A number of valuation and appeals committees were established by a cabinet paper approved on July 05, 2012. However these committees have not acted with any transparency or democratically. The divisional secretary is the chairman of these committees and other members include the provincial valuer, district surveying officer, a representative need by the Project and an agrarian services officer from the area. Appeals committees were appointed to address issues that arise from the actions of the valuation committee. The appeals committee is headed by the District Secretary and other members include the Senior Surveying Officer of the district, a senior officer representing the chief valuer, assistant commissioner of Agrarian Services and a senior engineer representing the Uma Oya Project. Thus these committees have been established in Welimada, Uva Paranagama, Ella, Hali Ela and Wellawaya divisional secretariat area. However the heads of these committees on many occasions have prevented people from complaining. The valuation officers have behaved in an arbitrary manner and the appeals committee have for the most part turned a blind eye to the issues that have arisen.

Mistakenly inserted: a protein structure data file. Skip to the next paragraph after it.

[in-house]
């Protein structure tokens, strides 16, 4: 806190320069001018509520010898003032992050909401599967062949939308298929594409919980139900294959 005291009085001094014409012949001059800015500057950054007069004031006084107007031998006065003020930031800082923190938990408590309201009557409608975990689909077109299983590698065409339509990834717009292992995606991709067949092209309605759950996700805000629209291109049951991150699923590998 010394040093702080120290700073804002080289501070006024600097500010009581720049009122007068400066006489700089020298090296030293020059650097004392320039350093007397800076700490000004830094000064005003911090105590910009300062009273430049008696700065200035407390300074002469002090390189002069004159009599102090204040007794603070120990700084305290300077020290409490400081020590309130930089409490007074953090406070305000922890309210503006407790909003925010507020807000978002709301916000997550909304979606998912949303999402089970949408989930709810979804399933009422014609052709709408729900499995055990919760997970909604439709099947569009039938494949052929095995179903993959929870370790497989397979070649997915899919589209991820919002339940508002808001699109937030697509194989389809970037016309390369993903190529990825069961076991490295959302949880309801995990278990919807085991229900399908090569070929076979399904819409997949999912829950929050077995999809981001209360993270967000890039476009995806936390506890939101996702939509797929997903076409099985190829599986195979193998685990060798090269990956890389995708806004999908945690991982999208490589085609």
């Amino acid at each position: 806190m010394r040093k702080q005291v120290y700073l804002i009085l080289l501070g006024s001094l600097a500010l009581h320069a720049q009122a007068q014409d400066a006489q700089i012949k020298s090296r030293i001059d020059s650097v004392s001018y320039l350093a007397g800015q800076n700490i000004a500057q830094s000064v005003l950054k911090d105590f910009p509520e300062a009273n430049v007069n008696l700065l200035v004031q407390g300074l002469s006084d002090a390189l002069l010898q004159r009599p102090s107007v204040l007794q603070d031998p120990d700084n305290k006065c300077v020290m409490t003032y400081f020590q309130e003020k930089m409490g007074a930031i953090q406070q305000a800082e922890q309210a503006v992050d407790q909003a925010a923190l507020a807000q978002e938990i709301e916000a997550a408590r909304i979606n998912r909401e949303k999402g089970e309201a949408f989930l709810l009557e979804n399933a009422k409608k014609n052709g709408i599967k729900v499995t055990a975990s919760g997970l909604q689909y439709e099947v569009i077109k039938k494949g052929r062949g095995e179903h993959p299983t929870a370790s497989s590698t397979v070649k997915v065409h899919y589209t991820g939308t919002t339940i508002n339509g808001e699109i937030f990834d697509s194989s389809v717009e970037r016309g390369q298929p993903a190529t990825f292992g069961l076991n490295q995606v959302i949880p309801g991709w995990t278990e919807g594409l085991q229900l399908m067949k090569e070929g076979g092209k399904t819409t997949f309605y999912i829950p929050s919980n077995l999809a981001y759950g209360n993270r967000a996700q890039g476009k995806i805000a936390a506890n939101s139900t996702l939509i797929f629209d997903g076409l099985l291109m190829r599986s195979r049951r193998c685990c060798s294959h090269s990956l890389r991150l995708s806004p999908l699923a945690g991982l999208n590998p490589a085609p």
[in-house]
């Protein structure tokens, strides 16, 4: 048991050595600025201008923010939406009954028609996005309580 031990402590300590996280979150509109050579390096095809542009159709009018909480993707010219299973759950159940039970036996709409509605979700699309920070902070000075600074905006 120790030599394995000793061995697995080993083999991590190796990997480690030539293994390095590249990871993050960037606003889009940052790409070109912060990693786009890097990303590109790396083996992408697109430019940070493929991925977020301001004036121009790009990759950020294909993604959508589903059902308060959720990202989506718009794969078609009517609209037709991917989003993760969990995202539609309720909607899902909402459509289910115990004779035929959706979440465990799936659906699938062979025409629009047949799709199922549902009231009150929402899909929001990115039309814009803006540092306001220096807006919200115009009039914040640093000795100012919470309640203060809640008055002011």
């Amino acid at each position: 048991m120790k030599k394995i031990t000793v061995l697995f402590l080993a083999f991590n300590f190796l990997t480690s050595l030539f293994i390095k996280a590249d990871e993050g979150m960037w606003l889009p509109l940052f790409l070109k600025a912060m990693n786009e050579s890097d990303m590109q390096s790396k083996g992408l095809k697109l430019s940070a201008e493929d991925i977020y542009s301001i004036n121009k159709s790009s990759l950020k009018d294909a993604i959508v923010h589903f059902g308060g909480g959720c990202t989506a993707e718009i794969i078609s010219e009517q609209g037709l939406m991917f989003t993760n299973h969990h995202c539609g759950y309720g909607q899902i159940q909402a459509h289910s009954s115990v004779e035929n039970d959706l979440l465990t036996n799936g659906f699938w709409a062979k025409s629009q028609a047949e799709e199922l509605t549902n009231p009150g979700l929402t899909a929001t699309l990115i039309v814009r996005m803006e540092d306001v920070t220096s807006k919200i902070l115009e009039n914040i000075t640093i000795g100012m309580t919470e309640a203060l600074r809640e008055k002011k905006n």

Resettlement activities should be conducted according to the National Involuntary Resettlement Policy which insists on the minimization of social and economic impact of resettlement. According to gazette extraordinary issued on April 07 2009 issued according to the LAND ACQUISITION ACT, No. 09 OF 1950 lists the regulations that are effective for the acquisition where intention of acquisition is published under Land Acquisition Act, on or after 17.03.2009.According to this gazette land acquired for a project must be assessed on market value and all the expense, from valuation of land to resettlement, should be borne by the project implementing agency. The implementing agency must also provide those displaced with economic assistance until their lives return to normal. However none of this has happened and officials seem to be taking advantage of the ignorance of the people.